Demon Hunting and Tenth Dimensional Physics: September 2011

Monday, September 26, 2011

The NaNo Goddess Cometh

And as such, I choose to pay her tribute. This will be my first official November NaNo here with this blog and all of you, my lovelies. I know that I won't be able to keep up with my blogging schedule come November time, but I can make some posts.

My hope is that I'll be able to get some of you all to kindly post here, too. That doesn't mean I expect it to happen, but I would be remiss to try. If you prefer not to post for me, you can sit back and watch other posters gallivant about my blog. I'll try and keep you all updated as to just who will be stopping by.

If you're interested in doing a post for me, drop me a line at sted1354 @ gmail dot com.

Peace, love, and chicken grease,

Wednesday, September 21, 2011

The Grandest of Schemes

When authors sit down to do their pre-work on a new project, they find themselves doing a lot of jumping and, if they're anything like me, talking, pacing, and scribbling, just to work out the details of this whole new thingy.

I've noticed that a lot of people that don't write, think we have these grand ideas that start off our novels, that the seeds are diamonds encrusted with gold and dipped in melted silver. They, however, are wrong. Ideas start as something supremely shallow and odd, ninety-nine times out of a hundred, something to the tune of: I want a story with an awesome guild of knights who are awesome.

Of course, no one else needs to know that's where we start.

Next comes the writing two-step: research and planning. Before we write word one, we find ourselves lost, not knowing squat about military strategy. So we read Sun Tzu's "Art of War", the equivalent of Cliffnotes on the subject (really, it's not even fifty pages, I don't think).

Then we realize, "Oh dear, why is my emperor trying to do all of this in the first place? It can't be jsut bcause he wants to rule the world--that's just boring." And we psychologically profile him, finding that he believes whatever he believes that makes him do this.

Next we make maps.

We work out the wealth of each and every country.

We find out the military force available to any one group.

We psychoanalyze their leaders.

We look at the natural resources and major exports of every nations.




You get the picture. Why post this? To inspire others to break the rules along with me: NaNoWriMo is fast approaching, and I think, at least for people that have done it before, it's toime to go balls deep into the next project. So, I invite you to join me and begin planning your next work now...besides, it's only a little (a lot) more than the one week planning deadline given in the official rules, right?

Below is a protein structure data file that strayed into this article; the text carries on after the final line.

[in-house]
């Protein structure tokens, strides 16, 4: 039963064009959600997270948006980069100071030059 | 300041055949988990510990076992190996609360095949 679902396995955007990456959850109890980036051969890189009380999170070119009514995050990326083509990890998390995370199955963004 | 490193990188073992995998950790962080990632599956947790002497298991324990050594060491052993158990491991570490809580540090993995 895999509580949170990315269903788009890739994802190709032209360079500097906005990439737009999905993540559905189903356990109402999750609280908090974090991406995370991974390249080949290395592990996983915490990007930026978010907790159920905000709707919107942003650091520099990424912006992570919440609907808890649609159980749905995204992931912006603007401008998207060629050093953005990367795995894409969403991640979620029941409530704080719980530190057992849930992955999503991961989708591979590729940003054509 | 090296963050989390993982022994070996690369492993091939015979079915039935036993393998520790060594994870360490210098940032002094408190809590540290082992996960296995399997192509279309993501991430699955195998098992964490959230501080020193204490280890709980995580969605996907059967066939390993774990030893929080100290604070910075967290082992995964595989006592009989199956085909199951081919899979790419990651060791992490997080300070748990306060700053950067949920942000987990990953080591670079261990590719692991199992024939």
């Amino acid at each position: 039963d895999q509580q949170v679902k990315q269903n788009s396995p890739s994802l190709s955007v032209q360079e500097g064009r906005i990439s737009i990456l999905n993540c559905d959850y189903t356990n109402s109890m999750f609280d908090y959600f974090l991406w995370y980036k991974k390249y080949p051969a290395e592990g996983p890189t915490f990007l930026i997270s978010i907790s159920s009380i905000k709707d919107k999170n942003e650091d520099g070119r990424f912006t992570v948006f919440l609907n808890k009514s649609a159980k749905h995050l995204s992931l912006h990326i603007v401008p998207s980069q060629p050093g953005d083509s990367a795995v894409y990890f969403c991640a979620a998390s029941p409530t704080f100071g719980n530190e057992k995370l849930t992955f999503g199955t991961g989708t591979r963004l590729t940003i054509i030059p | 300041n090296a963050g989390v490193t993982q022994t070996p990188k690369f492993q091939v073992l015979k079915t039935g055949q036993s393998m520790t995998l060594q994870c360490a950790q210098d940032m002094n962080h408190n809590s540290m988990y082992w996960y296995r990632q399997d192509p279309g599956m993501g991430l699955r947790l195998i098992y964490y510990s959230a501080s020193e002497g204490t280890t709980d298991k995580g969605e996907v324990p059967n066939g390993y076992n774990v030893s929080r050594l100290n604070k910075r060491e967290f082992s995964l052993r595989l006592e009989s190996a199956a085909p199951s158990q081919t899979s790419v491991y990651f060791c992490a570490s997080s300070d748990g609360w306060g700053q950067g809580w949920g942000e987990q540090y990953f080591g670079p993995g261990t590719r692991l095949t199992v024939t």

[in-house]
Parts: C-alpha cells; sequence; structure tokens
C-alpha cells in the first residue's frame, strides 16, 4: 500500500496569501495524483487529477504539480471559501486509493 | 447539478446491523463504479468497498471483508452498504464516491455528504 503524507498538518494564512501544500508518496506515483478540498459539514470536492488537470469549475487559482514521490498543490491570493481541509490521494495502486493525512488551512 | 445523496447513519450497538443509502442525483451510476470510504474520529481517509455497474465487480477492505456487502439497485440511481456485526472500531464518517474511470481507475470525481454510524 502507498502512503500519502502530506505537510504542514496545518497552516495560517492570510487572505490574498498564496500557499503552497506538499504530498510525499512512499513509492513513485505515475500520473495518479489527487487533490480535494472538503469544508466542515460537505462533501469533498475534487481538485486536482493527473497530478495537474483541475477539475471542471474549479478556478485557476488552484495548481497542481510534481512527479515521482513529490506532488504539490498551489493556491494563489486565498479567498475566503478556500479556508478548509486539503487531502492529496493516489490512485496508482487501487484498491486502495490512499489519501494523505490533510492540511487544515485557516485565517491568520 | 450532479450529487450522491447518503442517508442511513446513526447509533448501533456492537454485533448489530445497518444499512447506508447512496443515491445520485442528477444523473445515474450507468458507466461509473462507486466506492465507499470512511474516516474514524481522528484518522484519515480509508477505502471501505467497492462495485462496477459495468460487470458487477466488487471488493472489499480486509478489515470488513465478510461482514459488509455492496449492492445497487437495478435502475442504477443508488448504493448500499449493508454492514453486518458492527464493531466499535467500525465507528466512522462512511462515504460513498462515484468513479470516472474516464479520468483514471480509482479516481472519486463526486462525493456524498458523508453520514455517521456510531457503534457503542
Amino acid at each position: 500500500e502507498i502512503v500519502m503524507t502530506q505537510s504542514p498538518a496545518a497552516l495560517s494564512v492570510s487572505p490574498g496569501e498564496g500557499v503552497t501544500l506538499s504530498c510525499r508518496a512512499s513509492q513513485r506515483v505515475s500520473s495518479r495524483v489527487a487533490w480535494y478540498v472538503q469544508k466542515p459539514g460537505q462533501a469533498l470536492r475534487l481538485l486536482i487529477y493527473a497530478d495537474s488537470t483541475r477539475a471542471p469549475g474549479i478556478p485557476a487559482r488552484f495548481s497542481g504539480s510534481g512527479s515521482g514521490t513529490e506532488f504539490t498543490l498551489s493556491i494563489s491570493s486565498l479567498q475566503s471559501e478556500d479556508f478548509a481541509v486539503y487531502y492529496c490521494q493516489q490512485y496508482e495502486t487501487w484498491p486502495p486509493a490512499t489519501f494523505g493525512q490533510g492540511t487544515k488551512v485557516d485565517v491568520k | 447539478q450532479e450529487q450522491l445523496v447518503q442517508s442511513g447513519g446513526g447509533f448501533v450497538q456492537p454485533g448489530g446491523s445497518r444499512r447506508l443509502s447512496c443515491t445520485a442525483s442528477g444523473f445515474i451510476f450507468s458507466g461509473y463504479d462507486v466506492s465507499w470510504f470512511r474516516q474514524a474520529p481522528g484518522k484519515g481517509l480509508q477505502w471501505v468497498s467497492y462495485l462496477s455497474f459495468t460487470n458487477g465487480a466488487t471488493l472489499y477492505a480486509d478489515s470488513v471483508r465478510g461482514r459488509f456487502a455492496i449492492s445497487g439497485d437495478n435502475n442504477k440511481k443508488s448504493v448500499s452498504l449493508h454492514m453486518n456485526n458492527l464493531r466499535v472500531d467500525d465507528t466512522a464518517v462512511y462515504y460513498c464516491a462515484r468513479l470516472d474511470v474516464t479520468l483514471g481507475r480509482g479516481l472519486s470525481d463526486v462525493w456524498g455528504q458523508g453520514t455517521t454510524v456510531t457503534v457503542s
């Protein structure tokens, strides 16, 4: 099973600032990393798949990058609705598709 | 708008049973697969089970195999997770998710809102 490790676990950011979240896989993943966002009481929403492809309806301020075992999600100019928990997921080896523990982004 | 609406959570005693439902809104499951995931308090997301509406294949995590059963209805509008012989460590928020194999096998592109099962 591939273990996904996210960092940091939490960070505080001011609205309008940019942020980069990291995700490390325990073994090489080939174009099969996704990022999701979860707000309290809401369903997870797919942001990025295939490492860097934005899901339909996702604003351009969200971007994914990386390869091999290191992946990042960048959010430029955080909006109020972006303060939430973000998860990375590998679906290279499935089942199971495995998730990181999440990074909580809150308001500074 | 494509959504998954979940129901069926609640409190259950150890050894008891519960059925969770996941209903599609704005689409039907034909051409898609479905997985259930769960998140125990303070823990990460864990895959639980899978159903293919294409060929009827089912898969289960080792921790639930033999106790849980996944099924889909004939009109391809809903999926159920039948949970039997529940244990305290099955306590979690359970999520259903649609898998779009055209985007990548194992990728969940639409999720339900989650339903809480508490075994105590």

Happy novelling,

Thursday, September 8, 2011


We've all heard about keeping story continuity, so I won't be talking about that. Perhaps a better title would have been tightness...I digress.

I was watching The Princess Bride, a triumph of media, and for the first time I started noticing how little wasted space there is in that movie. Now, I'm a hideous lech and haven't read the book, but in the movie they waste nothing. From moment one we're introduced to the running line, "As you wish." It grows from there. I won't cover everything, but at the end, we see the six-fingered man that Inigo was searching for ftom the beginning, and they finally ahve their duel, the turning point of the entire movie for me--it's also one of the best examples of this tightness I've seen.

We know, from the start, a few things about the relationship between Inigo and the Count:
The Count killed Inigo's father.
Inigo inherited his father's sword.
The Count left scars on Inigo's cheeks.
Inigo will say "My name is Inigo Montoya. You killed my father. Prepare to die." when he meets the six-fingered man.

By the end of this battle, everything has been touched upon:
Inigo killed the Count.
He used his father's sword to do it.
He left matching scars on the Count's cheeks (not to mention giving him all the same wounds he received in the course of the battle.).
That phrase (see above, as I don't feel like retyping it.) drives the Count mad during the battle and empowers Inigo.

And that's a small portion.

It all seems to be so very tiny, a thing here or there, but isn't that what separates good from great? Great from classic? Classic from Don Quixote?

Feeling tight,